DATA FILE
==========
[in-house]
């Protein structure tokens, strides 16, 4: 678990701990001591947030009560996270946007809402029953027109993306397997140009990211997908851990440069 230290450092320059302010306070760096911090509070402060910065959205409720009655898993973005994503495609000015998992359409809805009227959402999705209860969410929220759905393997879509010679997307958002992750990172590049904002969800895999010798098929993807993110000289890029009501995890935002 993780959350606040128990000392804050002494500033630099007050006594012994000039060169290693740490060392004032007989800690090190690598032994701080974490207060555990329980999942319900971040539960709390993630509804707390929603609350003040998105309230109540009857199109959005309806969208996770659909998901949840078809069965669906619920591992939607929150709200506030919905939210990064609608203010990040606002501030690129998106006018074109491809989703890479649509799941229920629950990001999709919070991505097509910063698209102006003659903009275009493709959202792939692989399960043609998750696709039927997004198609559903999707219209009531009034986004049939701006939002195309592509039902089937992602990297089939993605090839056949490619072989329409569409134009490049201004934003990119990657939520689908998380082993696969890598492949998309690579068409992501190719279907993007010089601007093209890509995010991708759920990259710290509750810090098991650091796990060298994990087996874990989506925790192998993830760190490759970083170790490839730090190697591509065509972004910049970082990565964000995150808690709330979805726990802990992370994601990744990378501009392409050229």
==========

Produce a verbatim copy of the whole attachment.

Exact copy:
[in-house]
């Protein structure tokens, strides 16, 4: 678990701990001591947030009560996270946007809402029953027109993306397997140009990211997908851990440069 230290450092320059302010306070760096911090509070402060910065959205409720009655898993973005994503495609000015998992359409809805009227959402999705209860969410929220759905393997879509010679997307958002992750990172590049904002969800895999010798098929993807993110000289890029009501995890935002 993780959350606040128990000392804050002494500033630099007050006594012994000039060169290693740490060392004032007989800690090190690598032994701080974490207060555990329980999942319900971040539960709390993630509804707390929603609350003040998105309230109540009857199109959005309806969208996770659909998901949840078809069965669906619920591992939607929150709200506030919905939210990064609608203010990040606002501030690129998106006018074109491809989703890479649509799941229920629950990001999709919070991505097509910063698209102006003659903009275009493709959202792939692989399960043609998750696709039927997004198609559903999707219209009531009034986004049939701006939002195309592509039902089937992602990297089939993605090839056949490619072989329409569409134009490049201004934003990119990657939520689908998380082993696969890598492949998309690579068409992501190719279907993007010089601007093209890509995010991708759920990259710290509750810090098991650091796990060298994990087996874990989506925790192998993830760190490759970083170790490839730090190697591509065509972004910049970082990565964000995150808690709330979805726990802990992370994601990744990378501009392409050229």